"The John M. Olin Prize Paper."
Recent psychological research suggests that people underestimate their ability to adapt to radical changes (“hedonic adaptation”). Consequently, we overestimate the impact that adverse events will have on our long-term happiness. This tendency to mis-predict future (un)happiness raises the legal question: Are juries are overcompensating for pain and suffering of tort victims? Cass Sunstein and Peter Ubel and George Lowenstein argue that juries would be overcompensating according to purely hedonic conceptions of pain and suffering. Nonetheless, victims deserve compensation for their non-hedonic losses. The controversy over pain and suffering compensation is an instance of the broader conflict between three general theories of happiness: hedonic wellbeing, desire fulfillment, and objective list. Sunstein and Ubel and Lowenstein [hereinafter “U&L”] argue that hedonic adaptation vitiates victims’ claims to lost hedonic wellbeing. Nonetheless, we still have a strong moral intuition that such injuries are worthy of compensation. Therefore, hedonic wellbeing is insufficient justification for tort compensation.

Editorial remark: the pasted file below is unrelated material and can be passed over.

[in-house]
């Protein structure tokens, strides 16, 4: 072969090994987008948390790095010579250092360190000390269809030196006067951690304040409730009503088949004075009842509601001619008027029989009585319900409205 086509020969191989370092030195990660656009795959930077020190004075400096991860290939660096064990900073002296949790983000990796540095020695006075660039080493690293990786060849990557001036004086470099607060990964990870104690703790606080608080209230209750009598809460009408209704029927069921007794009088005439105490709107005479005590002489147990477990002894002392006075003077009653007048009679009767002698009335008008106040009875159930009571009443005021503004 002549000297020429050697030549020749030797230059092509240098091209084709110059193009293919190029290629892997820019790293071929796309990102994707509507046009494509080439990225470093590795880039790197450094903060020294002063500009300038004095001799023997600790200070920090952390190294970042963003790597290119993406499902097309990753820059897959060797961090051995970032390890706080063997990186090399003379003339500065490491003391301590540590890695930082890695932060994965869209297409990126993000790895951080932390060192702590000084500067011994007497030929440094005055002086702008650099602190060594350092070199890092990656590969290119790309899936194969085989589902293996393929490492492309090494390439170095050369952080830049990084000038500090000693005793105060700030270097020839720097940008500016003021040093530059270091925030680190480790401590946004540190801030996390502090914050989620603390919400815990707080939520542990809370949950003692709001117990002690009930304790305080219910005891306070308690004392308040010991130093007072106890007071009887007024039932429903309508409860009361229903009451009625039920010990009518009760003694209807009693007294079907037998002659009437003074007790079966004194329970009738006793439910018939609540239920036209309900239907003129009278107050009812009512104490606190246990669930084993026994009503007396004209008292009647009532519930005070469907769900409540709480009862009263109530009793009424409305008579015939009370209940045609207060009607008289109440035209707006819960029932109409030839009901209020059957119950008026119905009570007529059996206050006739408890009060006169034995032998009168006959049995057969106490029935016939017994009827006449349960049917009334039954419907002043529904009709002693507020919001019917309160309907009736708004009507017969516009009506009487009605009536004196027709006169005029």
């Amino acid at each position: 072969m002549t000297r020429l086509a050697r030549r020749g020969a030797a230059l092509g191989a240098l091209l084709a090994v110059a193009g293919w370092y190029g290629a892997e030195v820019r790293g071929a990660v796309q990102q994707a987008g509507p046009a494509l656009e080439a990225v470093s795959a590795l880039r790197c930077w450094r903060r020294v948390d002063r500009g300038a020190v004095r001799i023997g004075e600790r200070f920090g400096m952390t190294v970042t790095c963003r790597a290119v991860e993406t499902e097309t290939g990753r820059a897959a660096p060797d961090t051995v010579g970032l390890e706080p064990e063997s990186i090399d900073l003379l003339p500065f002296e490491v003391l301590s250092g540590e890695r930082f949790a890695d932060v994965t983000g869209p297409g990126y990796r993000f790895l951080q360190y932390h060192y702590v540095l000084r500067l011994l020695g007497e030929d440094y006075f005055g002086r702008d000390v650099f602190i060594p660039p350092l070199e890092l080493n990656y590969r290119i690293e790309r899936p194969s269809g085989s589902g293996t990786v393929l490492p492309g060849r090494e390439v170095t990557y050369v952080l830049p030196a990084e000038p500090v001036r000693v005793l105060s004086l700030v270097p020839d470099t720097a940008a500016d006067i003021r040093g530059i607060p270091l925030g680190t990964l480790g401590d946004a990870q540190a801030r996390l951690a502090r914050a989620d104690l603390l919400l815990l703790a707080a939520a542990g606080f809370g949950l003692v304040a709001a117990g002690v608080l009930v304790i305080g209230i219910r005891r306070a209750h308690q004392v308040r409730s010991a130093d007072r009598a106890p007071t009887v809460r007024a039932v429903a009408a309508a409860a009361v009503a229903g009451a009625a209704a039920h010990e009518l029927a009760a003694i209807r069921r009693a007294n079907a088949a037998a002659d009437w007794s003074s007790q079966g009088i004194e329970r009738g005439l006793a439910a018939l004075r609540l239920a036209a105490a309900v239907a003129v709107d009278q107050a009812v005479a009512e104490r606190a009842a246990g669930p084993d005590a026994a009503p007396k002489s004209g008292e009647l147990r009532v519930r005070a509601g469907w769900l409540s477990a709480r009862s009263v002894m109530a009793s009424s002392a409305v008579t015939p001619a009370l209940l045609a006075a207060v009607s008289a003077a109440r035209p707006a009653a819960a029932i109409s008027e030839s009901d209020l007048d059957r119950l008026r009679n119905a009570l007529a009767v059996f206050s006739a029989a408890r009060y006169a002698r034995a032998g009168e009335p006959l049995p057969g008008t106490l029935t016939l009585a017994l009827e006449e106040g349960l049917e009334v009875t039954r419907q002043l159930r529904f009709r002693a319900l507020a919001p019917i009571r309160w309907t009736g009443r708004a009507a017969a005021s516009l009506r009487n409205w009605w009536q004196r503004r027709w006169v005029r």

Date of Authorship for this Version
Wang, Lucy, "NON-ILLUSORY LOSSES: WHY PAIN AND SUFFERING DAMAGES SHOULD (JUST) BE ABOUT PAIN AND SUFFERING" (2008). Student Prize Papers. 37.